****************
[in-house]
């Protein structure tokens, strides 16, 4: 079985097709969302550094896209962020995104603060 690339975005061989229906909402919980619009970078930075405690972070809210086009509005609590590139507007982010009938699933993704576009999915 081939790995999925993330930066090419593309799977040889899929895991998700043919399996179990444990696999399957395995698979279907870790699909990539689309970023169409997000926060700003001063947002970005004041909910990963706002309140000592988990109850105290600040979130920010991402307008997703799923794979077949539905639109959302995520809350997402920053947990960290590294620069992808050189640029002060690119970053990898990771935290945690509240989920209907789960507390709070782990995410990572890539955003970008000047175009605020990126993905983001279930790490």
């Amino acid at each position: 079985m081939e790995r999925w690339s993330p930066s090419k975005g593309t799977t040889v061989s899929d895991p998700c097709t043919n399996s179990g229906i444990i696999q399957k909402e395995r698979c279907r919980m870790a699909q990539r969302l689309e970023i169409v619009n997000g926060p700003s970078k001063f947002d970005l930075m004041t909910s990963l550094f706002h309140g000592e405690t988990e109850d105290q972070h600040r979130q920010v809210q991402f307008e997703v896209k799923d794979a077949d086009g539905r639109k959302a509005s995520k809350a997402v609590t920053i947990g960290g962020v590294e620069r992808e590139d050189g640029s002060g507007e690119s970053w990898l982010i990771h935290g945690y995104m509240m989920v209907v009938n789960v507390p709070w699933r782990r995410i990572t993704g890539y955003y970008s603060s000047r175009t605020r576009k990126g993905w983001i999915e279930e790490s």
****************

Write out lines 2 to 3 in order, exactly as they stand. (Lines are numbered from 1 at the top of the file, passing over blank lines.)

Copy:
């Protein structure tokens, strides 16, 4: 079985097709969302550094896209962020995104603060 690339975005061989229906909402919980619009970078930075405690972070809210086009509005609590590139507007982010009938699933993704576009999915 081939790995999925993330930066090419593309799977040889899929895991998700043919399996179990444990696999399957395995698979279907870790699909990539689309970023169409997000926060700003001063947002970005004041909910990963706002309140000592988990109850105290600040979130920010991402307008997703799923794979077949539905639109959302995520809350997402920053947990960290590294620069992808050189640029002060690119970053990898990771935290945690509240989920209907789960507390709070782990995410990572890539955003970008000047175009605020990126993905983001279930790490």
């Amino acid at each position: 079985m081939e790995r999925w690339s993330p930066s090419k975005g593309t799977t040889v061989s899929d895991p998700c097709t043919n399996s179990g229906i444990i696999q399957k909402e395995r698979c279907r919980m870790a699909q990539r969302l689309e970023i169409v619009n997000g926060p700003s970078k001063f947002d970005l930075m004041t909910s990963l550094f706002h309140g000592e405690t988990e109850d105290q972070h600040r979130q920010v809210q991402f307008e997703v896209k799923d794979a077949d086009g539905r639109k959302a509005s995520k809350a997402v609590t920053i947990g960290g962020v590294e620069r992808e590139d050189g640029s002060g507007e690119s970053w990898l982010i990771h935290g945690y995104m509240m989920v209907v009938n789960v507390p709070w699933r782990r995410i990572t993704g890539y955003y970008s603060s000047r175009t605020r576009k990126g993905w983001i999915e279930e790490s």